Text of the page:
The U.K. Supreme Court’s judgment on Tuesday requiring Parliament to authorize Brexit was conservative in the deepest and best sense of the term. Allowing the government to withdraw from the European Union without a parliamentary vote would have enabled the prime minister and her cabinet to change U.K. law on their own, a violation of Parliament’s traditional sovereignty. In practice, if Parliament votes in favor of Brexit, the judgment may not slow down the process very much. But the court nonetheless imposed a respect for orderly constitutional forms -- and required Britain’s elected representatives to take full and individual responsibility for their epochal decision.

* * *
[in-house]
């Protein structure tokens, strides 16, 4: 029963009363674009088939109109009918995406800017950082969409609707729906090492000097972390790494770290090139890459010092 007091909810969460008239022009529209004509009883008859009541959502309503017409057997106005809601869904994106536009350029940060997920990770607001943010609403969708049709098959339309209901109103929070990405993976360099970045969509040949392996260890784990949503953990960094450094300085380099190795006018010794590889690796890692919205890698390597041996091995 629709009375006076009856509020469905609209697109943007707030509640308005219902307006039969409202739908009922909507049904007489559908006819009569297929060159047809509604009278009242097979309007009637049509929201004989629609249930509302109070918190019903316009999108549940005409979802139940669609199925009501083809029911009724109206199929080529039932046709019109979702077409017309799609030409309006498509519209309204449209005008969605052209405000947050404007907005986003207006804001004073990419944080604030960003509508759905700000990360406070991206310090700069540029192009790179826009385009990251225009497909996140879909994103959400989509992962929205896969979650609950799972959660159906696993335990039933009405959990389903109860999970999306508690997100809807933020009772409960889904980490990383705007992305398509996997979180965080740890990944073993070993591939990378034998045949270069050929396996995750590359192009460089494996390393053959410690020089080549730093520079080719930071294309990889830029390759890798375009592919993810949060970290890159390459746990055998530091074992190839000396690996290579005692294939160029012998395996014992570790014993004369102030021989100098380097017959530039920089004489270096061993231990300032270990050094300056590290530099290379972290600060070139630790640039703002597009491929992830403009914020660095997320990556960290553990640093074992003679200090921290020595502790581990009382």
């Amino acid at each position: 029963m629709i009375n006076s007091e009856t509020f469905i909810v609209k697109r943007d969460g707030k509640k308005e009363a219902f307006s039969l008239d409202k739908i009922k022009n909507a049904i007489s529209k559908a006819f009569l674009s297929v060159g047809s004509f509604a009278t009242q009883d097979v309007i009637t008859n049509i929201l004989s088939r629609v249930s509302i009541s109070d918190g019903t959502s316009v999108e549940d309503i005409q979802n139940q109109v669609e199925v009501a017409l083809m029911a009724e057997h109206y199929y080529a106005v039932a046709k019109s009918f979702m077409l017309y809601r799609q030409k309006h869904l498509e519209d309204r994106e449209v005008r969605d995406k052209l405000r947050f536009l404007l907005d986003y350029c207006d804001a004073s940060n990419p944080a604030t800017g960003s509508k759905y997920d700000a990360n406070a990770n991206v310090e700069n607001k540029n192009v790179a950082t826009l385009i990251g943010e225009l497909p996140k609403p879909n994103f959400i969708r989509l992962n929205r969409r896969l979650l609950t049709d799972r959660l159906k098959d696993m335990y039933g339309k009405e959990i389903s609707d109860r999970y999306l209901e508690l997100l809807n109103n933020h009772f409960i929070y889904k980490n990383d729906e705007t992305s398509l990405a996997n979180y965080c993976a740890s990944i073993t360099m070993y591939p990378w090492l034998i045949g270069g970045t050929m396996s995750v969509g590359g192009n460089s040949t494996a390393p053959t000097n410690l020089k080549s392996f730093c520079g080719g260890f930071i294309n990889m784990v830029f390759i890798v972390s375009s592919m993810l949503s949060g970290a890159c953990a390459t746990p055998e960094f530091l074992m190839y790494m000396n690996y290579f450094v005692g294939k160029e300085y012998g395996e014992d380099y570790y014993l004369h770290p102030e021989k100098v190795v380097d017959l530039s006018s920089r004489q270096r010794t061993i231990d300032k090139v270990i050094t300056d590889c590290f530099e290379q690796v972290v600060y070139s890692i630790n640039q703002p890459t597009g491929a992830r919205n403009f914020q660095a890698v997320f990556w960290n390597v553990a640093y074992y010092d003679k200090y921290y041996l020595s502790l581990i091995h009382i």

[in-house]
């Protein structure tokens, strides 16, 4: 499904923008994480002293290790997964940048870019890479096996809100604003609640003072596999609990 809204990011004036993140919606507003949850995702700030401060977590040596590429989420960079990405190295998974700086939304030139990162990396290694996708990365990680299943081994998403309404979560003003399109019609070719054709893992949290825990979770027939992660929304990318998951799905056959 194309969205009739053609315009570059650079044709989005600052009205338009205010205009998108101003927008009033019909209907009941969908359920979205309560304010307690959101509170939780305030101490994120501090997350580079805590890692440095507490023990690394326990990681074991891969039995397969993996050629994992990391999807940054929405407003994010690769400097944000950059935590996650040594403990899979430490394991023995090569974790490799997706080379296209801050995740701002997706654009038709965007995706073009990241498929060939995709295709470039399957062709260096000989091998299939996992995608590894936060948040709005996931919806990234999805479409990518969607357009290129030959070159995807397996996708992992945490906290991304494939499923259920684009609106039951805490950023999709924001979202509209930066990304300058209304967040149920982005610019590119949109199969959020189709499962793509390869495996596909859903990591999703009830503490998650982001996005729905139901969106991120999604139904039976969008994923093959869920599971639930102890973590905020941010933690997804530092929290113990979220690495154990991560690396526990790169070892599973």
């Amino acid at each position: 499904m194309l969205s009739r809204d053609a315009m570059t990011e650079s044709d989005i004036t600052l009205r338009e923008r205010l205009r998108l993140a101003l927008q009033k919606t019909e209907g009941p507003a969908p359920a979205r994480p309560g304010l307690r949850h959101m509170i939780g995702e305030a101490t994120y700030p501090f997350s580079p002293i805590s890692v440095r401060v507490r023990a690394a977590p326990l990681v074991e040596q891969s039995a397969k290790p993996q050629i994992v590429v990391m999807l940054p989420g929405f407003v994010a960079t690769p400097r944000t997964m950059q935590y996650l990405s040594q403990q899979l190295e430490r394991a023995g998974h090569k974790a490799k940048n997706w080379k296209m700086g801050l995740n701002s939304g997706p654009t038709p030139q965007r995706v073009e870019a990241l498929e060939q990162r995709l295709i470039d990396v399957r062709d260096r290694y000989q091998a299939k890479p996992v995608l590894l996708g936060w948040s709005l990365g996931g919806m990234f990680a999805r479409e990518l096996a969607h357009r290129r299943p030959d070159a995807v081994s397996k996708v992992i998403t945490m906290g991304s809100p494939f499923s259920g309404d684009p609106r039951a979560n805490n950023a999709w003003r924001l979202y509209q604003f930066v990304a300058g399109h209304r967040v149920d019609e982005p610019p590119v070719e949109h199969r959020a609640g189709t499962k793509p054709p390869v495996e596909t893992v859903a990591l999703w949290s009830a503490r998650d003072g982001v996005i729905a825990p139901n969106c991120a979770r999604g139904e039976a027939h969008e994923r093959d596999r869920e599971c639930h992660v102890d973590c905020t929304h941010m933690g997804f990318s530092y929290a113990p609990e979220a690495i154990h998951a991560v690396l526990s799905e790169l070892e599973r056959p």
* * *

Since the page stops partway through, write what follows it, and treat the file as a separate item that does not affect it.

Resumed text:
Unlike the High Court, whose judgment it was reviewing, the law lords of the U.K.’s highest court avoided high-flown theoretical declarations about the nature of parliamentary sovereignty. Instead, the court presented its ruling as an interpretation of the European Communities Act of 1972, the law that Parliament passed to facilitate the incorporation of European law into U.K. law.